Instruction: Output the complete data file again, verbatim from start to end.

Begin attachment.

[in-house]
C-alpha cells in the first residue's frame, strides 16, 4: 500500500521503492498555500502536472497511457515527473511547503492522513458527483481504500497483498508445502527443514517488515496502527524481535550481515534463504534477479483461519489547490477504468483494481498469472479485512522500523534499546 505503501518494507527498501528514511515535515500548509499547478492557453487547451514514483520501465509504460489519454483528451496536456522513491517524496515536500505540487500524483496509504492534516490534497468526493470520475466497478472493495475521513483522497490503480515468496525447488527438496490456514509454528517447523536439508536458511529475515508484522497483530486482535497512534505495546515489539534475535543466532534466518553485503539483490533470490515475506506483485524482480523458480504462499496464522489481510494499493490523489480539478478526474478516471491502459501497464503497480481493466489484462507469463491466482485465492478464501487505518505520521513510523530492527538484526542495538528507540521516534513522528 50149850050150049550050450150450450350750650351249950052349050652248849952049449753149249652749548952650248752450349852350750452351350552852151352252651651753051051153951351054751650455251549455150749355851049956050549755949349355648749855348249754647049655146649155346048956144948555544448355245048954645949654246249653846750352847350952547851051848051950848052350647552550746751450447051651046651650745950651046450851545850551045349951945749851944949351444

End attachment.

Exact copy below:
[in-house]
C-alpha cells in the first residue's frame, strides 16, 4: 500500500521503492498555500502536472497511457515527473511547503492522513458527483481504500497483498508445502527443514517488515496502527524481535550481515534463504534477479483461519489547490477504468483494481498469472479485512522500523534499546 505503501518494507527498501528514511515535515500548509499547478492557453487547451514514483520501465509504460489519454483528451496536456522513491517524496515536500505540487500524483496509504492534516490534497468526493470520475466497478472493495475521513483522497490503480515468496525447488527438496490456514509454528517447523536439508536458511529475515508484522497483530486482535497512534505495546515489539534475535543466532534466518553485503539483490533470490515475506506483485524482480523458480504462499496464522489481510494499493490523489480539478478526474478516471491502459501497464503497480481493466489484462507469463491466482485465492478464501487505518505520521513510523530492527538484526542495538528507540521516534513522528 50149850050150049550050450150450450350750650351249950052349050652248849952049449753149249652749548952650248752450349852350750452351350552852151352252651651753051051153951351054751650455251549455150749355851049956050549755949349355648749855348249754647049655146649155346048956144948555544448355245048954645949654246249653846750352847350952547851051848051950848052350647552550746751450447051651046651650745950651046450851545850551045349951945749851944949351444